The Witnesses

by Henry Wadsworth Longfellow

Henry Wadsworth Longfellow, American Romantic poet, was born in Portland, Maine, on February 27, 1807, and died on March 22, 1882. Longfellow moved to Cambridge, Massachusetts in December, 1836. He is considered a Fireside Poet, or part of a group of New England authors that wrote material very suitable to be read as entertainment to members of a family, often read aloud in front of a residential fireplace.

Longfellow was a mild abolitionist, and Witnesses a sample of his poems about the injustice of slavery.

 

In Ocean's wide domains, 
Half buried in the sands, 
Lie skeletons in chains, 
With shackled feet and hands.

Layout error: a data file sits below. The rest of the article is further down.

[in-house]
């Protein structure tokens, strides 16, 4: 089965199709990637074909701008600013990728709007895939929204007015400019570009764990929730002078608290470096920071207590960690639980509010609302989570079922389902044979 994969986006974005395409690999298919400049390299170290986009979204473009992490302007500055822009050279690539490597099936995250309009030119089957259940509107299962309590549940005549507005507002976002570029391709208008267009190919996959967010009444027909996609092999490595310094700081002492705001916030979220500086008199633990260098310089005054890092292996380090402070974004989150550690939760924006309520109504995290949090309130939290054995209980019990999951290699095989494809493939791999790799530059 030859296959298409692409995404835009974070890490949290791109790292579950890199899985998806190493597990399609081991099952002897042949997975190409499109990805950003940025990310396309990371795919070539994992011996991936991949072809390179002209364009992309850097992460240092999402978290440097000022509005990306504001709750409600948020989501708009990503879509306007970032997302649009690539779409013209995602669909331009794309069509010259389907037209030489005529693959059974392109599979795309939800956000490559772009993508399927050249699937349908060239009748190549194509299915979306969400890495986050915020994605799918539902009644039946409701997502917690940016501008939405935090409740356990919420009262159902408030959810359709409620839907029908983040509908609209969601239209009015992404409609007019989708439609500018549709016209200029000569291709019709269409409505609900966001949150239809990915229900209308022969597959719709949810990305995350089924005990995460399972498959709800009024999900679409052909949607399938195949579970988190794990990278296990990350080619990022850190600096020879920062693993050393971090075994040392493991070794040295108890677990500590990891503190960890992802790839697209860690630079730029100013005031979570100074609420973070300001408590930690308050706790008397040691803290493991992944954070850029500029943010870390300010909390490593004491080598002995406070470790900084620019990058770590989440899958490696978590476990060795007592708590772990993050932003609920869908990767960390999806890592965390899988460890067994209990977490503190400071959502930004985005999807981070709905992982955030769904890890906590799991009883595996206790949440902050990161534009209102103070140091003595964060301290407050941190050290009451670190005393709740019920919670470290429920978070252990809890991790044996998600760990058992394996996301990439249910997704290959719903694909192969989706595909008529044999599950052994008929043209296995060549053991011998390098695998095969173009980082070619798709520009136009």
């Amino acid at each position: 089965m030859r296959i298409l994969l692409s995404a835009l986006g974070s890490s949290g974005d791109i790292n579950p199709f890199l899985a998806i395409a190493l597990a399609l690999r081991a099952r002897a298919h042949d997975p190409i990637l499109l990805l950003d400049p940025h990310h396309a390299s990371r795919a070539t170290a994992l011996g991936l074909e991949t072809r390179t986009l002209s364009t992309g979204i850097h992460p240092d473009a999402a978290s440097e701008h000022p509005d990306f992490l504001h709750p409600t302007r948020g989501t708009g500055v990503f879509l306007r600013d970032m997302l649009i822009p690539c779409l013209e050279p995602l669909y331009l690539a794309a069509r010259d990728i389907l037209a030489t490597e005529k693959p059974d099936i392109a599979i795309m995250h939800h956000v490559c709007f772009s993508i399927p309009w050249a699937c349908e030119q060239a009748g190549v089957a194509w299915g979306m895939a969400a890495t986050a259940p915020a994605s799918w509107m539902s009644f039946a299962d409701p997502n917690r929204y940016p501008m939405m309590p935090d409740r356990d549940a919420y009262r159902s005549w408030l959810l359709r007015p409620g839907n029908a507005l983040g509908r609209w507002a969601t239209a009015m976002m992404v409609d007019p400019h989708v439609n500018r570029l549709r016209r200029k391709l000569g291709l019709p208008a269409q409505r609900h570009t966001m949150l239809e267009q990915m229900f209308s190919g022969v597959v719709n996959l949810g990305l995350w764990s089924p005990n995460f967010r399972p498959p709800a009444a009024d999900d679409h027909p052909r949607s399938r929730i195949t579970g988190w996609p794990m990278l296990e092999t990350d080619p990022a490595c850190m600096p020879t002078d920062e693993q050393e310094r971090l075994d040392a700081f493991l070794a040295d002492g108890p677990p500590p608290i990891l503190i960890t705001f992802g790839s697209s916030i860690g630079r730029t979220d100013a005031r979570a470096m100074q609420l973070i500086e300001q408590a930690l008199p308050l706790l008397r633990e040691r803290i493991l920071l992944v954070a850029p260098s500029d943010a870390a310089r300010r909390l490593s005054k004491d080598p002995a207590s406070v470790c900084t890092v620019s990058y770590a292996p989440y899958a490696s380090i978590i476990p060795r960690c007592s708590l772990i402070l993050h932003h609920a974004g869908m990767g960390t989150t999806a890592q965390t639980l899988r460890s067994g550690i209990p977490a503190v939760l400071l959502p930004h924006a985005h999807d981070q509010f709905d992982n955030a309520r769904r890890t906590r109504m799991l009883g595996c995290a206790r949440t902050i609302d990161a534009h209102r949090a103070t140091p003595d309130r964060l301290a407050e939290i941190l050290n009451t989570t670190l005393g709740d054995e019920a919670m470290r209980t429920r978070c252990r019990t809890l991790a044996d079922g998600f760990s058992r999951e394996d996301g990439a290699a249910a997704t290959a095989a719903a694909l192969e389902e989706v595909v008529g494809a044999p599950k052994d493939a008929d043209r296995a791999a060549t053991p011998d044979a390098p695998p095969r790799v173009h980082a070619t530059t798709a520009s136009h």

Beyond the fall of dews, 
Deeper than plummet lies, 
Float ships, with all their crews, 
No more to sink nor rise.

There the black Slave-ship swims, 
Freighted with human forms, 
Whose fettered, fleshless limbs 
Are not the sport of storms.

These are the bones of Slaves; 
They gleam from the abyss; 
They cry, from yawning waves, 
"We are the Witnesses!"

Within Earth's wide domains 
Are markets for men's lives; 
Their necks are galled with chains, 
Their wrists are cramped with gyves.

Dead bodies, that the kite 
In deserts makes its prey; 
Murders, that with affright 
Scare school-boys from their play!

All evil thoughts and deeds; 
Anger, and lust, and pride; 
The foulest, rankest weeds, 
That choke Life's groaning tide!

These are the woes of Slaves; 
They glare from the abyss; 
They cry, from unknown graves, 
"We are the Witnesses!

 

— The Complete Works of Henry Wadsworth Longfellow, By Henry W. Longfellow

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